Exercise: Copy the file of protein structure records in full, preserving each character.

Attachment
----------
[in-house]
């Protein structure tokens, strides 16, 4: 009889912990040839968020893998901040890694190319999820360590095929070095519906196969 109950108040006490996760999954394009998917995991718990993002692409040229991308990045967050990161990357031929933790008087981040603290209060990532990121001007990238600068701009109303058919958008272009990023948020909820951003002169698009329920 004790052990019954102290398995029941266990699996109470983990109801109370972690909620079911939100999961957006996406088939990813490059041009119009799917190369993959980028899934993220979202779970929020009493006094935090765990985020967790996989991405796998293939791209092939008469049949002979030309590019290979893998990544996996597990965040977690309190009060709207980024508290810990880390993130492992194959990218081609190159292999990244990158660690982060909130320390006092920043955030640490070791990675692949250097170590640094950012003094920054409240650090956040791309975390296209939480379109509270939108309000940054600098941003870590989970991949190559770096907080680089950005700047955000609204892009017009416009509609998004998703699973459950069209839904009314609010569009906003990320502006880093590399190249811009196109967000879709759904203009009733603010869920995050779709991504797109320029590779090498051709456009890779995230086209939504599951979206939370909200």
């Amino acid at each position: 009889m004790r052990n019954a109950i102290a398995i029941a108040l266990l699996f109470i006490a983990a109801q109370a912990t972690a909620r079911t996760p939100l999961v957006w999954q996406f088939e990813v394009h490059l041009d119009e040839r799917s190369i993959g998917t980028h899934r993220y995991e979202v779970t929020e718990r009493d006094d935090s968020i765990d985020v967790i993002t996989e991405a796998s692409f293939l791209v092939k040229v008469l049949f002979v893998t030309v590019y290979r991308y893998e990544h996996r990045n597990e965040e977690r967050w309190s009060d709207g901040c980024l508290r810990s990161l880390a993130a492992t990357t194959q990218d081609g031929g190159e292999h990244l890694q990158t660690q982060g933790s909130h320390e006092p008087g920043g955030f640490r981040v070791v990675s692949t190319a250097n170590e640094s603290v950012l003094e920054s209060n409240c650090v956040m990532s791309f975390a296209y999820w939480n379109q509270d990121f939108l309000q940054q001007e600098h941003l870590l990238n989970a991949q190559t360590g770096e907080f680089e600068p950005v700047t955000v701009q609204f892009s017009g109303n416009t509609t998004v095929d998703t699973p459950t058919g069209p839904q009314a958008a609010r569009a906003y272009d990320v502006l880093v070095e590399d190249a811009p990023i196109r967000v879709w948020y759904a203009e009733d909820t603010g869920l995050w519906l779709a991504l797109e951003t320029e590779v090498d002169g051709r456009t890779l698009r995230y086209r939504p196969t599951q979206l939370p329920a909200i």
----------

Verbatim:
[in-house]
């Protein structure tokens, strides 16, 4: 009889912990040839968020893998901040890694190319999820360590095929070095519906196969 109950108040006490996760999954394009998917995991718990993002692409040229991308990045967050990161990357031929933790008087981040603290209060990532990121001007990238600068701009109303058919958008272009990023948020909820951003002169698009329920 004790052990019954102290398995029941266990699996109470983990109801109370972690909620079911939100999961957006996406088939990813490059041009119009799917190369993959980028899934993220979202779970929020009493006094935090765990985020967790996989991405796998293939791209092939008469049949002979030309590019290979893998990544996996597990965040977690309190009060709207980024508290810990880390993130492992194959990218081609190159292999990244990158660690982060909130320390006092920043955030640490070791990675692949250097170590640094950012003094920054409240650090956040791309975390296209939480379109509270939108309000940054600098941003870590989970991949190559770096907080680089950005700047955000609204892009017009416009509609998004998703699973459950069209839904009314609010569009906003990320502006880093590399190249811009196109967000879709759904203009009733603010869920995050779709991504797109320029590779090498051709456009890779995230086209939504599951979206939370909200």
């Amino acid at each position: 009889m004790r052990n019954a109950i102290a398995i029941a108040l266990l699996f109470i006490a983990a109801q109370a912990t972690a909620r079911t996760p939100l999961v957006w999954q996406f088939e990813v394009h490059l041009d119009e040839r799917s190369i993959g998917t980028h899934r993220y995991e979202v779970t929020e718990r009493d006094d935090s968020i765990d985020v967790i993002t996989e991405a796998s692409f293939l791209v092939k040229v008469l049949f002979v893998t030309v590019y290979r991308y893998e990544h996996r990045n597990e965040e977690r967050w309190s009060d709207g901040c980024l508290r810990s990161l880390a993130a492992t990357t194959q990218d081609g031929g190159e292999h990244l890694q990158t660690q982060g933790s909130h320390e006092p008087g920043g955030f640490r981040v070791v990675s692949t190319a250097n170590e640094s603290v950012l003094e920054s209060n409240c650090v956040m990532s791309f975390a296209y999820w939480n379109q509270d990121f939108l309000q940054q001007e600098h941003l870590l990238n989970a991949q190559t360590g770096e907080f680089e600068p950005v700047t955000v701009q609204f892009s017009g109303n416009t509609t998004v095929d998703t699973p459950t058919g069209p839904q009314a958008a609010r569009a906003y272009d990320v502006l880093v070095e590399d190249a811009p990023i196109r967000v879709w948020y759904a203009e009733d909820t603010g869920l995050w519906l779709a991504l797109e951003t320029e590779v090498d002169g051709r456009t890779l698009r995230y086209r939504p196969t599951q979206l939370p329920a909200i």